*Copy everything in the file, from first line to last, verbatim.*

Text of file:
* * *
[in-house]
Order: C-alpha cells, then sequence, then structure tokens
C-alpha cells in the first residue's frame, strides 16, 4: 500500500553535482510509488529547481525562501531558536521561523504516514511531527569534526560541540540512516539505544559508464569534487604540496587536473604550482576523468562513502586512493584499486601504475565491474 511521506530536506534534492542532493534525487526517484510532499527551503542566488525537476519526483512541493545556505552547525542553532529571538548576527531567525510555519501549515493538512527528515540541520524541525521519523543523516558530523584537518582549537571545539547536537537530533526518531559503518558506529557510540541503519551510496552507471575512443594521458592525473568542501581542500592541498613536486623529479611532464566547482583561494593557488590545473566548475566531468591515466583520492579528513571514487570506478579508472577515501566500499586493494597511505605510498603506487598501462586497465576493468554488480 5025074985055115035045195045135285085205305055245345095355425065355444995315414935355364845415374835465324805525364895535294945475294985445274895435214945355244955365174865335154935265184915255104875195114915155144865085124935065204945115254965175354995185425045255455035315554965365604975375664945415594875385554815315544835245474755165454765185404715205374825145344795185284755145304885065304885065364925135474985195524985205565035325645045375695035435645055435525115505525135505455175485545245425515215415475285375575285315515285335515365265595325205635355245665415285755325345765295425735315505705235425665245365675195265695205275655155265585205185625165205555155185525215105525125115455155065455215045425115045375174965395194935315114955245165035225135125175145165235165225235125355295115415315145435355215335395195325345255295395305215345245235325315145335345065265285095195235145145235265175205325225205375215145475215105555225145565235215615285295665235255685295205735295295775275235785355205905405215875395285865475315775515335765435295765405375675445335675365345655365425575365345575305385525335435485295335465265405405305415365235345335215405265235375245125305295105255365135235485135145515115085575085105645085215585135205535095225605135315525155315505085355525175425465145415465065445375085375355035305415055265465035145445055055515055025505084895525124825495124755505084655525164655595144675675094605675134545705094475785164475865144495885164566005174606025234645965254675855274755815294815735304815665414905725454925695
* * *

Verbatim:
[in-house]
Order: C-alpha cells, then sequence, then structure tokens
C-alpha cells in the first residue's frame, strides 16, 4: 500500500553535482510509488529547481525562501531558536521561523504516514511531527569534526560541540540512516539505544559508464569534487604540496587536473604550482576523468562513502586512493584499486601504475565491474 511521506530536506534534492542532493534525487526517484510532499527551503542566488525537476519526483512541493545556505552547525542553532529571538548576527531567525510555519501549515493538512527528515540541520524541525521519523543523516558530523584537518582549537571545539547536537537530533526518531559503518558506529557510540541503519551510496552507471575512443594521458592525473568542501581542500592541498613536486623529479611532464566547482583561494593557488590545473566548475566531468591515466583520492579528513571514487570506478579508472577515501566500499586493494597511505605510498603506487598501462586497465576493468554488480 5025074985055115035045195045135285085205305055245345095355425065355444995315414935355364845415374835465324805525364895535294945475294985445274895435214945355244955365174865335154935265184915255104875195114915155144865085124935065204945115254965175354995185425045255455035315554965365604975375664945415594875385554815315544835245474755165454765185404715205374825145344795185284755145304885065304885065364925135474985195524985205565035325645045375695035435645055435525115505525135505455175485545245425515215415475285375575285315515285335515365265595325205635355245665415285755325345765295425735315505705235425665245365675195265695205275655155265585205185625165205555155185525215105525125115455155065455215045425115045375174965395194935315114955245165035225135125175145165235165225235125355295115415315145435355215335395195325345255295395305215345245235325315145335345065265285095195235145145235265175205325225205375215145475215105555225145565235215615285295665235255685295205735295295775275235785355205905405215875395285865475315775515335765435295765405375675445335675365345655365425575365345575305385525335435485295335465265405405305415365235345335215405265235375245125305295105255365135235485135145515115085575085105645085215585135205535095225605135315525155315505085355525175425465145415465065445375085375355035305415055265465035145445055055515055025505084895525124825495124755505084655525164655595144675675094605675134545705094475785164475865144495885164566005174606025234645965254675855274755815294815735304815665414905725454925695